divorce, it is the beginning of a new partnership in co-parenting their
children. Co-parenting goes much more smoothly when there is a plan in place;
it assures that no matter how you feel about your ex-spouse, the children’s
interests will come first.
to determine if you and your ex-spouse are comfortable enough to communicate
directly about co-parenting issues regarding the children. If you’re able to
talk through things on your own, that’s terrific; however, if you find it too
difficult, don’t feel frustrated. Mediators and therapists can help you to
discuss co-parenting issues that you may have trouble talking about on your
own.There are five
keys to making post-divorce co-parenting easier:
1. Put Your Co-Parenting Plan in Writing in the Divorce Agreement.
The more you lay out parenting terms in writing, the less room there is for
disagreement down the road. A little pre-planning can save you court battles
and lawyer fees later.
2. Decide Who Will Pay For Which Expenses in Advance.
Rather than splitting every cost as it comes up, try to divide who will pay for
which expenses ahead of time. For instance, the father may choose to cover
football expenses for the son, while the mother agrees to cover the piano
lessons for the daughter. Again, if you have a hard time dividing this up on
your own, a divorce mediator or parenting coordinator can help you.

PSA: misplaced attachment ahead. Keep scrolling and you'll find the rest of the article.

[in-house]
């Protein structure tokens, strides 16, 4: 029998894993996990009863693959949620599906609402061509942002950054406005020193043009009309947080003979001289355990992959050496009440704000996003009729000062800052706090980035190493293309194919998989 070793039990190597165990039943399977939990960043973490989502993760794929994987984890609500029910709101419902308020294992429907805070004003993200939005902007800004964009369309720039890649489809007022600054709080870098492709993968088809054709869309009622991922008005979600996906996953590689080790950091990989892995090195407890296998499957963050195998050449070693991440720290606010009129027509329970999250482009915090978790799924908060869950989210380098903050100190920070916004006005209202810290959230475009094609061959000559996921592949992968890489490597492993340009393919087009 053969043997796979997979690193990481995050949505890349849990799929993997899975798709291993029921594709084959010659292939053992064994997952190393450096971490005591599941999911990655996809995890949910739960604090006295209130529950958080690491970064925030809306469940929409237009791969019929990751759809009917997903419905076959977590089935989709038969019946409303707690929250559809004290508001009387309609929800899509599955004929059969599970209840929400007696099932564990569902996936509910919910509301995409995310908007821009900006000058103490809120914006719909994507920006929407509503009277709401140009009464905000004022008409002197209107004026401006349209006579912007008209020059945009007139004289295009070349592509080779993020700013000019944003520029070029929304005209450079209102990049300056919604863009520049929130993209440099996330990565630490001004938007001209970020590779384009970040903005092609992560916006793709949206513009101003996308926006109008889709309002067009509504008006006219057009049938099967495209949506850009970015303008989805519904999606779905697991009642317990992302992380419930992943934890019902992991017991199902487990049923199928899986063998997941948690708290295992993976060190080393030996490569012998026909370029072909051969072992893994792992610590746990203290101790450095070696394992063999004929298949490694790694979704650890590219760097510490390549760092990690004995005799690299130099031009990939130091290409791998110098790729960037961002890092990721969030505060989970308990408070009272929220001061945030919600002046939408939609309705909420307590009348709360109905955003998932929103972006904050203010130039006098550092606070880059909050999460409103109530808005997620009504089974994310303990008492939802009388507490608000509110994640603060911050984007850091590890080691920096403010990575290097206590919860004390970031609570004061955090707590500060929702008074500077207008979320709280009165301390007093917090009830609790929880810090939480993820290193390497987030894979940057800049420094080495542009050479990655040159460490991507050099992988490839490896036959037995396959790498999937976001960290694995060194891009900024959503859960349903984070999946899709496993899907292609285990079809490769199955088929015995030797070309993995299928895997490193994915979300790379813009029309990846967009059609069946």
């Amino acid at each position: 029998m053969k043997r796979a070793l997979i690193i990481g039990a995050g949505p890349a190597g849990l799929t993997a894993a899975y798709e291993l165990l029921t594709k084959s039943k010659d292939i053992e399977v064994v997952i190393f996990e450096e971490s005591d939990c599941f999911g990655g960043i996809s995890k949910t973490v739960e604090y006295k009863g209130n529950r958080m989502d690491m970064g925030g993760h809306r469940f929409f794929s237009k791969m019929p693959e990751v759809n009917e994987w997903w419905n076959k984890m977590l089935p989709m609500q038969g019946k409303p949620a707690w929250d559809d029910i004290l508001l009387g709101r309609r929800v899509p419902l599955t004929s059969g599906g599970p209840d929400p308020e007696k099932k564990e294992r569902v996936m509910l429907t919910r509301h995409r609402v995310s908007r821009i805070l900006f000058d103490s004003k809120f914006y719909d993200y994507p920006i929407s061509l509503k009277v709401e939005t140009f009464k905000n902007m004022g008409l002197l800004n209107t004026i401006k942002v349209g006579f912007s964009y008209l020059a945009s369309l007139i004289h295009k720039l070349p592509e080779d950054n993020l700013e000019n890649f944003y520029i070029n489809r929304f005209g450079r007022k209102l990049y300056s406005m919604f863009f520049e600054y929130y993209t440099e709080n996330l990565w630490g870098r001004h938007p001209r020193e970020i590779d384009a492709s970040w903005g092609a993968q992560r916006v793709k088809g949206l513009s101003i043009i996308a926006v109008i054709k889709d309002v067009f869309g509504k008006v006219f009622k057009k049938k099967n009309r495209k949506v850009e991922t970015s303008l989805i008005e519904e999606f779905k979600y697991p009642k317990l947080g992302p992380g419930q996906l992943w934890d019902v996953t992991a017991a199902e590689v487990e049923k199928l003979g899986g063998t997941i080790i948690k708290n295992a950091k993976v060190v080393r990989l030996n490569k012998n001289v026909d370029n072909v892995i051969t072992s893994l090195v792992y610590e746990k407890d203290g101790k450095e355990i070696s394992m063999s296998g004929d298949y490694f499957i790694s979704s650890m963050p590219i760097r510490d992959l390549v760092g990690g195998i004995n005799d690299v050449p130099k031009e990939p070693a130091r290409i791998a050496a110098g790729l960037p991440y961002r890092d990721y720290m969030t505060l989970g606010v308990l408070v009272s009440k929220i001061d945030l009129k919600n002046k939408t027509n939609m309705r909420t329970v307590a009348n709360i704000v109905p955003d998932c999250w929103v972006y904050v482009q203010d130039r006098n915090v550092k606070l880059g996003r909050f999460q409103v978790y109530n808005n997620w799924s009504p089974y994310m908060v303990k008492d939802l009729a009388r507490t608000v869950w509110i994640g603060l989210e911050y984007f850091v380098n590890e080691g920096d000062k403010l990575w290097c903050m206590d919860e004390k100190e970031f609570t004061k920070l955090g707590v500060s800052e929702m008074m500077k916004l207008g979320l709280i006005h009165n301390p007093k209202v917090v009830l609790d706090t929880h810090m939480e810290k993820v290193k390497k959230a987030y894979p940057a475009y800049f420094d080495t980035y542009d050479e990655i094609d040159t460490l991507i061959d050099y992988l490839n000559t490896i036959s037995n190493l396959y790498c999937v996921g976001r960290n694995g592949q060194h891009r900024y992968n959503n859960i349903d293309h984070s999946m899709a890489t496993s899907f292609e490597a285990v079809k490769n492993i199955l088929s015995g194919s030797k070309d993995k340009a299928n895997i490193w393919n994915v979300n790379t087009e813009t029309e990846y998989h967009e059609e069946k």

3. Discuss the Best Ways to Have the Kids Meet New Romantic Partners.
This issue is easier to discuss before there is actually someone new in the
picture. Having an agreement on parent-dating etiquette in your divorce
agreement can save a lot of problems down the road.
4. Hold Regular Meetings to Stay on Track.
Regular meetings (in-person, over the phone, or via email) allow both parents
to stay up-to-date with new situations as they arise with the kids.
5. It’s Okay to Ask for Professional Help.
Don’t feel badly if you need a professional to help you work out your
co-parenting differences. When tensions run high, it can be hard to put
feelings aside and make decisions. Hiring a mediator can help you get back on
track and focus on how to help your kids in the situation. Having parents stand
together on a parenting front can bring a huge amount of security to the kids.
No one ever
said that working together as a team to parent your children after divorce
would be easy. Both spouses need to be dedicated to their role as parents and
willing to compromise. Hiring a mediator can help parents make the children a
top priority. It’s very common for parents to have disagreements after divorce
when terms are not mapped out in the divorce agreement and they are having
trouble communicating calmly. When one is needed, a trained mediator can help
parents get past the emotions at hand and find solutions that truly are best
for their children.
Brian James is an experienced divorce and family mediator with offices throughout Chicagoland and Southeastern Wisconsin. He runs a mediation practice, C.E.L. and Associates. He can be reached at (312) 524-5829. View his Divorce Magazine profile.